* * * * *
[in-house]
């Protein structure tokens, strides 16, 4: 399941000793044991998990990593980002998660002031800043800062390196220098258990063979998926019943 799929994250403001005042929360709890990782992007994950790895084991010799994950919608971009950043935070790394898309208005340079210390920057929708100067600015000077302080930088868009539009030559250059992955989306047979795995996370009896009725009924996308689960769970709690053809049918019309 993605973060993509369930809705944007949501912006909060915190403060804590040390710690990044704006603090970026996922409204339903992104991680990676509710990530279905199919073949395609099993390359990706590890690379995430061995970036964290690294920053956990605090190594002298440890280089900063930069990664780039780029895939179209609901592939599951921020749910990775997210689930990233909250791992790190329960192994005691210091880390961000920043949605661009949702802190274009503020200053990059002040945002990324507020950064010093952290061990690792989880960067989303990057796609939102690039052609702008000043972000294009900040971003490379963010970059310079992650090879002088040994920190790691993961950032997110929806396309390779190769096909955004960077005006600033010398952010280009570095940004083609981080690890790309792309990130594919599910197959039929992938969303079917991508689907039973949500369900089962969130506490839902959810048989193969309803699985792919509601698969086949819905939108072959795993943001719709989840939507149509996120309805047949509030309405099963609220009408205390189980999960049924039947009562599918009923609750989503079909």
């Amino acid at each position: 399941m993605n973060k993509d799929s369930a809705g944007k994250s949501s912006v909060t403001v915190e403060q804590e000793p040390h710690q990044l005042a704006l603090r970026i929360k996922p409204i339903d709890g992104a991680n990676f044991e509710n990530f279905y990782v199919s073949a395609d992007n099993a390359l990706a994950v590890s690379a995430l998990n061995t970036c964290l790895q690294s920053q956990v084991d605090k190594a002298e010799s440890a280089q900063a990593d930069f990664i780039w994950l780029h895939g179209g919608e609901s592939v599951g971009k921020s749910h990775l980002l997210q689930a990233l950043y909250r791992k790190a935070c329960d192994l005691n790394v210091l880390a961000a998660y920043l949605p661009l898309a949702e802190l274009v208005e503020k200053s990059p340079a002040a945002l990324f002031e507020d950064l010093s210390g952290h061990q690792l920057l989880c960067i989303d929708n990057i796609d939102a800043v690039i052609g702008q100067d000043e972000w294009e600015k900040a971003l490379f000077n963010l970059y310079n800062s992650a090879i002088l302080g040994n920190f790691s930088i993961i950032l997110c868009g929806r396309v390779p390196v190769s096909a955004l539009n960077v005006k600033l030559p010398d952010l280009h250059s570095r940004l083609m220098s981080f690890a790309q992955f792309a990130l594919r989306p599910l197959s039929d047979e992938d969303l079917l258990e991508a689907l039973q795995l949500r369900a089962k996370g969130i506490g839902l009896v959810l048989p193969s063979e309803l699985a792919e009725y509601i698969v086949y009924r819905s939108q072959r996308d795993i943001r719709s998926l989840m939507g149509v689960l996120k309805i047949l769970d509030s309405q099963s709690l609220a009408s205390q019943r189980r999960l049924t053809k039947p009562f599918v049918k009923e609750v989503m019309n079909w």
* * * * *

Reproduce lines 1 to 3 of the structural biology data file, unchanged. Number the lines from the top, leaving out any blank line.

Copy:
[in-house]
């Protein structure tokens, strides 16, 4: 399941000793044991998990990593980002998660002031800043800062390196220098258990063979998926019943 799929994250403001005042929360709890990782992007994950790895084991010799994950919608971009950043935070790394898309208005340079210390920057929708100067600015000077302080930088868009539009030559250059992955989306047979795995996370009896009725009924996308689960769970709690053809049918019309 993605973060993509369930809705944007949501912006909060915190403060804590040390710690990044704006603090970026996922409204339903992104991680990676509710990530279905199919073949395609099993390359990706590890690379995430061995970036964290690294920053956990605090190594002298440890280089900063930069990664780039780029895939179209609901592939599951921020749910990775997210689930990233909250791992790190329960192994005691210091880390961000920043949605661009949702802190274009503020200053990059002040945002990324507020950064010093952290061990690792989880960067989303990057796609939102690039052609702008000043972000294009900040971003490379963010970059310079992650090879002088040994920190790691993961950032997110929806396309390779190769096909955004960077005006600033010398952010280009570095940004083609981080690890790309792309990130594919599910197959039929992938969303079917991508689907039973949500369900089962969130506490839902959810048989193969309803699985792919509601698969086949819905939108072959795993943001719709989840939507149509996120309805047949509030309405099963609220009408205390189980999960049924039947009562599918009923609750989503079909």
């Amino acid at each position: 399941m993605n973060k993509d799929s369930a809705g944007k994250s949501s912006v909060t403001v915190e403060q804590e000793p040390h710690q990044l005042a704006l603090r970026i929360k996922p409204i339903d709890g992104a991680n990676f044991e509710n990530f279905y990782v199919s073949a395609d992007n099993a390359l990706a994950v590890s690379a995430l998990n061995t970036c964290l790895q690294s920053q956990v084991d605090k190594a002298e010799s440890a280089q900063a990593d930069f990664i780039w994950l780029h895939g179209g919608e609901s592939v599951g971009k921020s749910h990775l980002l997210q689930a990233l950043y909250r791992k790190a935070c329960d192994l005691n790394v210091l880390a961000a998660y920043l949605p661009l898309a949702e802190l274009v208005e503020k200053s990059p340079a002040a945002l990324f002031e507020d950064l010093s210390g952290h061990q690792l920057l989880c960067i989303d929708n990057i796609d939102a800043v690039i052609g702008q100067d000043e972000w294009e600015k900040a971003l490379f000077n963010l970059y310079n800062s992650a090879i002088l302080g040994n920190f790691s930088i993961i950032l997110c868009g929806r396309v390779p390196v190769s096909a955004l539009n960077v005006k600033l030559p010398d952010l280009h250059s570095r940004l083609m220098s981080f690890a790309q992955f792309a990130l594919r989306p599910l197959s039929d047979e992938d969303l079917l258990e991508a689907l039973q795995l949500r369900a089962k996370g969130i506490g839902l009896v959810l048989p193969s063979e309803l699985a792919e009725y509601i698969v086949y009924r819905s939108q072959r996308d795993i943001r719709s998926l989840m939507g149509v689960l996120k309805i047949l769970d509030s309405q099963s709690l609220a009408s205390q019943r189980r999960l049924t053809k039947p009562f599918v049918k009923e609750v989503m019309n079909w």